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LGBT+ and Pride with HMRC: Harry’s experience

Category: testimonial, LGBT, LGBT+, pride, Lgbt diversity, LGBT Community, HMRC, Pride Event, What Our People Say, Staff Testimonial, LGBT employee


In June, we celebrated Pride month, but what is Pride really all about, why and how do people celebrate it and how can companies show their support for the LGBT+ community?

Harry Price is a Recruitment Marketing Attraction Manager, has worked for HMRC for almost four years and is an LGBT+ champion at the organisation.

HMRC are vocal in campaigning for diversity and inclusion and this includes LGBT+ inclusion. But it’s one thing to say this, another to show it. We took five with Harry to gain an understanding of how it feels to be an LGBT+ member working at HMRC, how people can show their support for this community and what Pride really means to him. Harry explained:

“The big one I’m aware of at HMRC is called the Prism network. My interpretation is that a prism is something with many different sides, it’s a network for anyone that identifies with LGBT+ and allies. They bring attention to work related matters impacted by LGBT+ issues, create inspiring newsletters and use speakers and stalls to let you know what’s happening within the community.”

Having grown up in the country county of Lincolnshire, Harry recalls that he did not experience much diversity in his school years, that sexual orientation was not spoken about and that the approach to life was linear rather than free flowing. He said:

“Where I’m from it was never spoken about or seen. School wasn’t the easiest and growing up I didn’t know anyone of different sexual orientations. It was small in that aspect and that was the hardest part. There wasn’t much education, so I had to educate myself.”

Harry is now based in Nottingham, a much bigger city. We asked Harry if he thought bigger cities presented a more diverse experience:

“I think in a bigger city there is more likelihood of representation. Where I’m from there weren’t many people and they were all similar and it was harder because you were less aware of difference. My favourite thing about Nottingham is the diversity.”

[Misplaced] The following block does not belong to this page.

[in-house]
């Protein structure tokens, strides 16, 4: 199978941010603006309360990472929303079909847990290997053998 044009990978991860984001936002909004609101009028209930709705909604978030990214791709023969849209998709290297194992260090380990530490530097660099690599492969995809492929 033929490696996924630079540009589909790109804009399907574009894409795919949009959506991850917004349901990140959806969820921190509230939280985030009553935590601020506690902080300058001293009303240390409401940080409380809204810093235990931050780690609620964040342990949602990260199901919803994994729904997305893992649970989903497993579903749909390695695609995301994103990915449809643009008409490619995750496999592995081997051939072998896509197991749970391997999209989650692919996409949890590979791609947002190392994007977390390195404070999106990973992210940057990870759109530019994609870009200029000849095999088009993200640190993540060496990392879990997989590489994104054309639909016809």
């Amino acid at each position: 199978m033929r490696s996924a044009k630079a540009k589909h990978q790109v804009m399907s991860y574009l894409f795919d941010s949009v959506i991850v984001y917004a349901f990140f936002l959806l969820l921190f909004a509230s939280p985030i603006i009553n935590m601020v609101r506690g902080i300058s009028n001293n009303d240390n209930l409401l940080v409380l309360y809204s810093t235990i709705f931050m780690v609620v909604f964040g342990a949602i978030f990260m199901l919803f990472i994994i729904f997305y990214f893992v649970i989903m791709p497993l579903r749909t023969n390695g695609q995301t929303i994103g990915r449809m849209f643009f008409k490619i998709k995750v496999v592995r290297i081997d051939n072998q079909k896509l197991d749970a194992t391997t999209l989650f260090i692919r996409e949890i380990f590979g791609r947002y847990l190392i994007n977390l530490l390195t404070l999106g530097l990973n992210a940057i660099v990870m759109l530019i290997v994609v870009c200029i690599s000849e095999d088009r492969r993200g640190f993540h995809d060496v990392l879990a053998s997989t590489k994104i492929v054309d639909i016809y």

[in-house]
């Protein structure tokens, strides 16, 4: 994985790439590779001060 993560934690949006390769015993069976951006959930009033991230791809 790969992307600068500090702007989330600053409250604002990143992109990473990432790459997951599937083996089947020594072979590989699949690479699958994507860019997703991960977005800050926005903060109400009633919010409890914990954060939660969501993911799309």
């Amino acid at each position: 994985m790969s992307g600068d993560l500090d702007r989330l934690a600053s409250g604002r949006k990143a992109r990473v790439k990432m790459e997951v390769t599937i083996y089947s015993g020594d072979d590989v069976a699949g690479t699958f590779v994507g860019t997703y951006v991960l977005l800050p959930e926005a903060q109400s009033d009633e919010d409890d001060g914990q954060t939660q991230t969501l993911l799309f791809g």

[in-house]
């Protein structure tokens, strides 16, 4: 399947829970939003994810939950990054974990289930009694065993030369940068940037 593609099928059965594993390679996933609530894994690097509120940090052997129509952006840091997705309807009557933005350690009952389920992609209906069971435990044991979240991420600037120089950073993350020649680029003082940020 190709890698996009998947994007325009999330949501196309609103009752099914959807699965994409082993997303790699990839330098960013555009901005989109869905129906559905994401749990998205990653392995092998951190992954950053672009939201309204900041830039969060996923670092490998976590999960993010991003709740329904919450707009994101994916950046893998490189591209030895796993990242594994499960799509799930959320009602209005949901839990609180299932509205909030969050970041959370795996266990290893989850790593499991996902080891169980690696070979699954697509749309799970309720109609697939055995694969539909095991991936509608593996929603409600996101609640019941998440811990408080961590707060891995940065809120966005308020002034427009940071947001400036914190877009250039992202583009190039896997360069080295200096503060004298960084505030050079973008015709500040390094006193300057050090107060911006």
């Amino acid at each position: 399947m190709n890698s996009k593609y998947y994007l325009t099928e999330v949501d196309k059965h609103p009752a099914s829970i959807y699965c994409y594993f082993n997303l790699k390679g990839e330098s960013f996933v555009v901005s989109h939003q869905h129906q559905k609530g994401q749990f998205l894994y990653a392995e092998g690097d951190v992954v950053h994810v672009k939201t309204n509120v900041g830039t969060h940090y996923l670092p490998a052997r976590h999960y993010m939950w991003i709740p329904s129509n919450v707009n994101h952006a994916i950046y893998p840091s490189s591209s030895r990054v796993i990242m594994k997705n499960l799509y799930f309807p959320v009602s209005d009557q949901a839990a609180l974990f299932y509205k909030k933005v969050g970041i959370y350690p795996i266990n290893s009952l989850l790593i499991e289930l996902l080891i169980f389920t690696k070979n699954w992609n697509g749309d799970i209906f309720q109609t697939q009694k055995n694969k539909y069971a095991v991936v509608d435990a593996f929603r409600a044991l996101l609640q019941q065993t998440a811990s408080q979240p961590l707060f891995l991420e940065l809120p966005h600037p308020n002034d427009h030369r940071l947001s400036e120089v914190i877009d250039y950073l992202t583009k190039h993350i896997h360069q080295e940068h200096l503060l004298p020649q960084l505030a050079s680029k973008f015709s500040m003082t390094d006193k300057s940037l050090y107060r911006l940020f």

And what about Harry’s experience of diversity within HMRC?

“HMRC is a really diverse workforce in lots of different aspects. I’ve seen support for diversity of thought, sexual orientation and different genders and it’s fantastic. Part of being a Prism member means you wear a rainbow lanyard and it shows people that you champion that message. Lots of people wear them. From my own experience people who are trans, different sexual orientations and allies wear them and it’s a really interesting and gratifying experience for me.”

“I’ve been lucky to find myself in places of work where I’ve been supported and HMRC is one of them. I’ve been able to hold seminars on LGBT+ and homophobia in the workplace. One of my favourite things about working here is the opportunity to learn about different people. I really enjoy getting to know people different from myself in life and in the workplace.”

Vocalising the issues different communities face can increase understanding and promote a message of acceptance and that is a strong message relating to the purpose of Pride. Even in modern times, the LGBT+ community face challenges, both personally and in the workplace. But what has Harry’s Pride focus been during this troubling year?

“My favourite part of pride this year has been representing the underrepresented. It’s been about evolving and standing up for the smaller groups within the community. This year, I’ve tried to champion things for smaller parts of the community such as LGBT+ people of colour; that’s been a big focus this year.”

And what is Pride really about?

“For me, it’s about a history, so don’t take for granted how we have it now because it wasn’t long ago that we didn’t have equal opportunities and now as we’re seeing things progress we need to know we’re all different but we’re all people. I think it’s important to see it’s not an exclusive party, it’s an opportunity to bring people together and show support.”

And finally, how can people show their support of the LGBT+ community and celebrate Pride with purpose?

“Don’t shy away from LGBT+ or Pride. People sometimes get worried they might offend someone so educate yourselves. I’ve seen situations where someone has addressed another by the wrong gender. Realise that everything isn’t as linear as you think. Be open minded and continue to be eager to develop and evolve. Don’t shy away from the difficult questions. It’s about being part of these conversations and being part of the world, there’s all kinds of things going on around diversity and I think it’s about standing up for something.”

Thank you Harry for sharing your experience with us.


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